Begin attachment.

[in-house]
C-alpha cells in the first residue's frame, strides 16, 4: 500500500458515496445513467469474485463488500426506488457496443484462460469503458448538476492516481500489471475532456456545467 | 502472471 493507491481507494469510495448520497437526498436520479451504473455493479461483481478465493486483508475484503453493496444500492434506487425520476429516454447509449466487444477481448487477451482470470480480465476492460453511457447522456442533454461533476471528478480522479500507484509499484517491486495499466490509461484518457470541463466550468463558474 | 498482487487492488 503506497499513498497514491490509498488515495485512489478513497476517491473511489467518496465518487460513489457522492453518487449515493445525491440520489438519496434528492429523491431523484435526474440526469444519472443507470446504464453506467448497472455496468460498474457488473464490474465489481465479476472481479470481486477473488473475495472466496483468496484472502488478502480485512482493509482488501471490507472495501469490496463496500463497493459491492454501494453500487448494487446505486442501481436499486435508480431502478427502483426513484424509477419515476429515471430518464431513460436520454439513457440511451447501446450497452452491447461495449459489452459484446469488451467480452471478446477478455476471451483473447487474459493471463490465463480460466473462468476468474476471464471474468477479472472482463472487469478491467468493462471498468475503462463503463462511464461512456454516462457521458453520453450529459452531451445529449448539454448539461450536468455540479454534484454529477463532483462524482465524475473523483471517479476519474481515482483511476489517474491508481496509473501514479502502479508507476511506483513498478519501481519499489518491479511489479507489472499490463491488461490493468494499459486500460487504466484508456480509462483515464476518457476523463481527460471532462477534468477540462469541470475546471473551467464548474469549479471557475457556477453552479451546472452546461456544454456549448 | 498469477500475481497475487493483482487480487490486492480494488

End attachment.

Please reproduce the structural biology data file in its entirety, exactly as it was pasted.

[in-house]
C-alpha cells in the first residue's frame, strides 16, 4: 500500500458515496445513467469474485463488500426506488457496443484462460469503458448538476492516481500489471475532456456545467 | 502472471 493507491481507494469510495448520497437526498436520479451504473455493479461483481478465493486483508475484503453493496444500492434506487425520476429516454447509449466487444477481448487477451482470470480480465476492460453511457447522456442533454461533476471528478480522479500507484509499484517491486495499466490509461484518457470541463466550468463558474 | 498482487487492488 503506497499513498497514491490509498488515495485512489478513497476517491473511489467518496465518487460513489457522492453518487449515493445525491440520489438519496434528492429523491431523484435526474440526469444519472443507470446504464453506467448497472455496468460498474457488473464490474465489481465479476472481479470481486477473488473475495472466496483468496484472502488478502480485512482493509482488501471490507472495501469490496463496500463497493459491492454501494453500487448494487446505486442501481436499486435508480431502478427502483426513484424509477419515476429515471430518464431513460436520454439513457440511451447501446450497452452491447461495449459489452459484446469488451467480452471478446477478455476471451483473447487474459493471463490465463480460466473462468476468474476471464471474468477479472472482463472487469478491467468493462471498468475503462463503463462511464461512456454516462457521458453520453450529459452531451445529449448539454448539461450536468455540479454534484454529477463532483462524482465524475473523483471517479476519474481515482483511476489517474491508481496509473501514479502502479508507476511506483513498478519501481519499489518491479511489479507489472499490463491488461490493468494499459486500460487504466484508456480509462483515464476518457476523463481527460471532462477534468477540462469541470475546471473551467464548474469549479471557475457556477453552479451546472452546461456544454456549448 | 498469477500475481497475487493483482487480487490486492480494488